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Tech Bytes: Printers Still Necessary, but Remain Problematic for Businesses 

A women printing a document with a printer.

Despite calls for a paperless society, printers are still an essential piece of office equipment for every company. Businesses need printers to produce contracts, estimates, reports, human resources forms and other documents. 

Although artificial intelligence, mobile capabilities and other forms of technology are rapidly changing, the tech behind printers is essentially unchanged. A typical printer setup involves a power cord that connects from the wall to the printer, and a USB cable that connects the printer to the computer. 

Setting up printers seems like it should be an easy task. However, one of the most requested IT service calls at CRS Technology Consultants is assistance with printers. That fact surprised the news team at ABC7 when CRS co-owner John Joyce visited for a recent Tech Bytes segment. 

“You would think it would be viruses, cybersecurity or slow internet speeds,” John said. “We’ve looked back through the years, decades at this point, and it’s printers.” 

One Challenge with Printers 

John noted the challenge with printers is not always about connecting cords and cables. Rather, it is the driver, which references software that enables a printer to communicate with the computer. 

“We unbox the printer and plug it in, and just expect it to work,” John said. “Sometimes, magically, it does.” 

As for the other times… that’s the challenge. Updating the operating system is a must. That not only protects a computer against viruses and helps it run smoothly, but it also contains important software updates. Those updates allow your computer to find the driver, and thus, find the printer. 

When Printers Fail 

At the turn of the century, many companies adopted “green” practices in the office. Recycling plastic bottles and paper products was a logical step. Many businesses, though, advised employees to think twice BEFORE they print. 

Today, employees are more prudent about what they choose to print. That practice carried over to the home, too. 

“When you sit down at your computer, that’s when you’re doing the most important work,” John said. “You’ve got boarding passes you have to print for a flight tomorrow or you’ve got to get a tax return in the mail by midnight… that’s when it’s not going to work. The one thing that never seems to work, especially when you need it to, is that printer.”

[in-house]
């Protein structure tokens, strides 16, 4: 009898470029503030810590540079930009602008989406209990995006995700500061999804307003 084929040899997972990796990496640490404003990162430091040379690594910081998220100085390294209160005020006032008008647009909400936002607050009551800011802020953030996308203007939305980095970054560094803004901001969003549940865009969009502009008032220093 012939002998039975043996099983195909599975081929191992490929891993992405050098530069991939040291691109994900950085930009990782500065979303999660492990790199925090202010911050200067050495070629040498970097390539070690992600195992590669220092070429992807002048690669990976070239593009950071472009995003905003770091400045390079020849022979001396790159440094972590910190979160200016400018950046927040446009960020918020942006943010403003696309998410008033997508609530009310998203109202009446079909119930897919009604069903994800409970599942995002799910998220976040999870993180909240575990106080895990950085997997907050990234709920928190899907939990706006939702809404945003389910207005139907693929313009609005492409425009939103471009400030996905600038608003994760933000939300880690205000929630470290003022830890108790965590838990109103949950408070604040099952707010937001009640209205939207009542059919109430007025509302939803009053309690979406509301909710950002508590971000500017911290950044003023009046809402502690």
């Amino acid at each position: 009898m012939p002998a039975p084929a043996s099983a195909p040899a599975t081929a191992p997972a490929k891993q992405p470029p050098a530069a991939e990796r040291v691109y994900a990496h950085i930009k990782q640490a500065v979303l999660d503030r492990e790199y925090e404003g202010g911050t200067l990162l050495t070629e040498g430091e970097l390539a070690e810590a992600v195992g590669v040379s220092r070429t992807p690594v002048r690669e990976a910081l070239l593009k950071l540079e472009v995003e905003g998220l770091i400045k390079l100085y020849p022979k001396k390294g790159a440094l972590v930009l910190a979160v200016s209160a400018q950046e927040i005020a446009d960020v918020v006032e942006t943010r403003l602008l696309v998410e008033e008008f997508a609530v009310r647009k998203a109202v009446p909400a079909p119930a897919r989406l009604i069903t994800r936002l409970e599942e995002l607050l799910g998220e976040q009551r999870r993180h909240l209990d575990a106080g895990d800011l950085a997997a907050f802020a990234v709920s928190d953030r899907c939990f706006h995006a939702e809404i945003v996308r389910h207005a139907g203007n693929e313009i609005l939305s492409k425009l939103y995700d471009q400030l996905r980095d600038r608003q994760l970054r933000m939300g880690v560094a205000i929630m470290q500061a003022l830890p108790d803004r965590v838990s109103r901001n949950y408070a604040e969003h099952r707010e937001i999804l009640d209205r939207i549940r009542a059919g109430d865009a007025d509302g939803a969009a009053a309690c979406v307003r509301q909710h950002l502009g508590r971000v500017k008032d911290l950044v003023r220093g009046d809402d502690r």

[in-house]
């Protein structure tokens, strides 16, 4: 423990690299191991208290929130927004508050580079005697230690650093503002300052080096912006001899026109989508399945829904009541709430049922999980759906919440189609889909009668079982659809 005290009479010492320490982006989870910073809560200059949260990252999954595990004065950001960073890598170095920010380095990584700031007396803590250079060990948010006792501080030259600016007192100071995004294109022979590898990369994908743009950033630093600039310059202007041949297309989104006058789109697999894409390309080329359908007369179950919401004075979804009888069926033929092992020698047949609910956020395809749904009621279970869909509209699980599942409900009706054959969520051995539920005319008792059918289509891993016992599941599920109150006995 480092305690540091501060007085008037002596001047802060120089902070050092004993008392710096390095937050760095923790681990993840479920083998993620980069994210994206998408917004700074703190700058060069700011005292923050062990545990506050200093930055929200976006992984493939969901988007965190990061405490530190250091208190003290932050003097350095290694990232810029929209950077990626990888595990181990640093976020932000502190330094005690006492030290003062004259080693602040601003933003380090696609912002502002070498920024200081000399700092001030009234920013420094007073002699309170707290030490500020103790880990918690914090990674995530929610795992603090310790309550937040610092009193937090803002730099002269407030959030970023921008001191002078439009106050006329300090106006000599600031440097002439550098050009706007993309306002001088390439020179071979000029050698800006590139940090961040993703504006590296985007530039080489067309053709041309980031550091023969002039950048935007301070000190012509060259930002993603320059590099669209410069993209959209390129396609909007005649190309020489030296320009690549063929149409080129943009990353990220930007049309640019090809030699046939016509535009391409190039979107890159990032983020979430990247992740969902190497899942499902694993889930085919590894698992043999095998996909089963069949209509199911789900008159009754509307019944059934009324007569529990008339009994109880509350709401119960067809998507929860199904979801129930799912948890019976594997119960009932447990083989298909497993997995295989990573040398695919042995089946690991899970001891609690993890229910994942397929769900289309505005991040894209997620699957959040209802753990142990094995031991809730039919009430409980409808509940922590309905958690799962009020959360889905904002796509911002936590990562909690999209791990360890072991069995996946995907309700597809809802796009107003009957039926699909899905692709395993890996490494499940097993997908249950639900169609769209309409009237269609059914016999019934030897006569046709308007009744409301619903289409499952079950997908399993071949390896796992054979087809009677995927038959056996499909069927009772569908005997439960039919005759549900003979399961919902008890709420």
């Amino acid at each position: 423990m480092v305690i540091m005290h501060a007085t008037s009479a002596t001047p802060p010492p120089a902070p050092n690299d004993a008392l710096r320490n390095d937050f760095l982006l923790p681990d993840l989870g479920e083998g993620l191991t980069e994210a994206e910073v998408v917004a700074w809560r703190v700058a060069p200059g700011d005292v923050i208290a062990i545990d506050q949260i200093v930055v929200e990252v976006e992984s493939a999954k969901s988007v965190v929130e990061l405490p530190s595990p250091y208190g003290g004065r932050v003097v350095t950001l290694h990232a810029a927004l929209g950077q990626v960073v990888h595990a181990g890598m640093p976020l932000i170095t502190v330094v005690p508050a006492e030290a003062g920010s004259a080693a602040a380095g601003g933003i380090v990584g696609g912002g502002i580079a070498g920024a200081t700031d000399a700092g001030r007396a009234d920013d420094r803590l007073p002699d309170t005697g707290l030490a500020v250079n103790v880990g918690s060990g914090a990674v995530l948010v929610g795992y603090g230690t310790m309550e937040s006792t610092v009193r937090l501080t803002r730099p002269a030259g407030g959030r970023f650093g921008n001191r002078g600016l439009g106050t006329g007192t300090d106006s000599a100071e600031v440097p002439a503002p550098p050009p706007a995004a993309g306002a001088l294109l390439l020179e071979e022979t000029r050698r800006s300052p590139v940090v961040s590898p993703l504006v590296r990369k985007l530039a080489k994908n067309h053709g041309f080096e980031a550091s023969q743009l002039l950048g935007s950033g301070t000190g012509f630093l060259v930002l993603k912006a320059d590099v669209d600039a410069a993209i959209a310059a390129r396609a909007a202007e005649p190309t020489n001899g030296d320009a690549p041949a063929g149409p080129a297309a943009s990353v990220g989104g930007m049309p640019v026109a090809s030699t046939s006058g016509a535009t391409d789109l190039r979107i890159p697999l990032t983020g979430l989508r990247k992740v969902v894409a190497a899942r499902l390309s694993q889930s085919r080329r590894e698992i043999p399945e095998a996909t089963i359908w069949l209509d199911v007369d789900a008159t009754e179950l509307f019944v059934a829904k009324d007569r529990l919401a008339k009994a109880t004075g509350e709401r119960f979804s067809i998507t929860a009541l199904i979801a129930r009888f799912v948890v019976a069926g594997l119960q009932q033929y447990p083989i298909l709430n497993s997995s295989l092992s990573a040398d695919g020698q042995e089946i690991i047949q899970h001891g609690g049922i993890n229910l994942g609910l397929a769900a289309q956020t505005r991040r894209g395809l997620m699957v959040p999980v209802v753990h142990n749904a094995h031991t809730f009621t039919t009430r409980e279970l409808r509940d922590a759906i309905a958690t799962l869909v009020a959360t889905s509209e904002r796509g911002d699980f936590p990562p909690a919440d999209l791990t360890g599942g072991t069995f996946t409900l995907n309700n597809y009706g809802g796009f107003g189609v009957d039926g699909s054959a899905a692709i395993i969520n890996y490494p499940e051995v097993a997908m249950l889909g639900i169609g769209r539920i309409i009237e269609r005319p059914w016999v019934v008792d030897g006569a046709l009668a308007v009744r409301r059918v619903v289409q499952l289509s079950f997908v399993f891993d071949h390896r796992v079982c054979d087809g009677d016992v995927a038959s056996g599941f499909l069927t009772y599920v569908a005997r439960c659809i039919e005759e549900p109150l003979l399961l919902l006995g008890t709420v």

Manufacturers and retailers continually discount the price of printers. There is a strategy behind those great sales. 

Why the Price of Printers has Dropped 

“You can go out and buy a printer today for $50,” John said. “To go buy toner or ink for that printer, it’s going to be even more expensive. They are likely taking a loss on that piece of hardware, or at best breaking even, because they want to get those dollars from you down the road.” 

Ink and toner cartridges provide a recurring revenue stream for manufacturers. That’s why, in many cases, printers are designed and engineered to only work with one specific type of ink or toner cartridge – the one made by the same company that manufactured your printer. 

John advises CRS’ partners to avoid looking for a bargain while shopping for a printer. 

“It may work great out of the box, but what is it going to work like six months down the road?” John said. “The cheapest option, especially in technology, is rarely the best.” 

The Future of Printers 

Printers will always have their place in the office and in the home. Rather than companies or individuals buying printers and ink, though, John envisions that printers will follow a similar path to copy machines and water coolers. With those items, businesses often pay a monthly fee to essentially lease the equipment, as well as cover upkeep. For printers, a contract could include ink refills, paper and maintenance. 

“They are looking for ways to sell you something, and then make iterative dollars from you over time,” John said. 

Manufacturers of printers, along with third-party providers specializing in printers, can promote subscription services in addition to traditional sales. This allows businesses to determine if they want to invest in a printer or take a pay-as-you-go approach. 


Would your business benefit from the expertise of a technology consultant? Contact us to schedule a consultation! Complete our online form, drop us an email, at info@CRSTC.com, or give us a call, 239-542-8450.